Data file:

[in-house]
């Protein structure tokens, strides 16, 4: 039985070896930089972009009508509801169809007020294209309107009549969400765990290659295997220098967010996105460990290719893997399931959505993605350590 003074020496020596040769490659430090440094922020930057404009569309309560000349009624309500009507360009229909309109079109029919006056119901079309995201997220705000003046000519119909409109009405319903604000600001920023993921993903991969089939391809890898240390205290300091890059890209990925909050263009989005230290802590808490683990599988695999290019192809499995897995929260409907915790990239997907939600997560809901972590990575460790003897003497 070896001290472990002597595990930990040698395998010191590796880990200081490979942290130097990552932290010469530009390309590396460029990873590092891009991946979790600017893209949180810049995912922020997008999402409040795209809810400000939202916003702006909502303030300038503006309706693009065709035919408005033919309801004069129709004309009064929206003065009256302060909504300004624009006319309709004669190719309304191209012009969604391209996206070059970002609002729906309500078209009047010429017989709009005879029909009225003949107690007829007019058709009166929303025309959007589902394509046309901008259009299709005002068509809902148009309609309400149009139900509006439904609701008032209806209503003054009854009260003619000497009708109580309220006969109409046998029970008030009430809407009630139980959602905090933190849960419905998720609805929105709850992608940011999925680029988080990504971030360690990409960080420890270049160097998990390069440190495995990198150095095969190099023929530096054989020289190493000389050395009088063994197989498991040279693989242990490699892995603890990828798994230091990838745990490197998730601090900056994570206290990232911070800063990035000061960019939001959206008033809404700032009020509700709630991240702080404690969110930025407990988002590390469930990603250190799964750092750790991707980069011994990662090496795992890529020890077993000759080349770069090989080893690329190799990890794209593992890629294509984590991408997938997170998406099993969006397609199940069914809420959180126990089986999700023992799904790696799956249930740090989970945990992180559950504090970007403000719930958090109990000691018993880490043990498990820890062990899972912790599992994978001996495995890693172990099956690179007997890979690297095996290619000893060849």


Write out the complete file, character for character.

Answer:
[in-house]
């Protein structure tokens, strides 16, 4: 039985070896930089972009009508509801169809007020294209309107009549969400765990290659295997220098967010996105460990290719893997399931959505993605350590 003074020496020596040769490659430090440094922020930057404009569309309560000349009624309500009507360009229909309109079109029919006056119901079309995201997220705000003046000519119909409109009405319903604000600001920023993921993903991969089939391809890898240390205290300091890059890209990925909050263009989005230290802590808490683990599988695999290019192809499995897995929260409907915790990239997907939600997560809901972590990575460790003897003497 070896001290472990002597595990930990040698395998010191590796880990200081490979942290130097990552932290010469530009390309590396460029990873590092891009991946979790600017893209949180810049995912922020997008999402409040795209809810400000939202916003702006909502303030300038503006309706693009065709035919408005033919309801004069129709004309009064929206003065009256302060909504300004624009006319309709004669190719309304191209012009969604391209996206070059970002609002729906309500078209009047010429017989709009005879029909009225003949107690007829007019058709009166929303025309959007589902394509046309901008259009299709005002068509809902148009309609309400149009139900509006439904609701008032209806209503003054009854009260003619000497009708109580309220006969109409046998029970008030009430809407009630139980959602905090933190849960419905998720609805929105709850992608940011999925680029988080990504971030360690990409960080420890270049160097998990390069440190495995990198150095095969190099023929530096054989020289190493000389050395009088063994197989498991040279693989242990490699892995603890990828798994230091990838745990490197998730601090900056994570206290990232911070800063990035000061960019939001959206008033809404700032009020509700709630991240702080404690969110930025407990988002590390469930990603250190799964750092750790991707980069011994990662090496795992890529020890077993000759080349770069090989080893690329190799990890794209593992890629294509984590991408997938997170998406099993969006397609199940069914809420959180126990089986999700023992799904790696799956249930740090989970945990992180559950504090970007403000719930958090109990000691018993880490043990498990820890062990899972912790599992994978001996495995890693172990099956690179007997890979690297095996290619000893060849």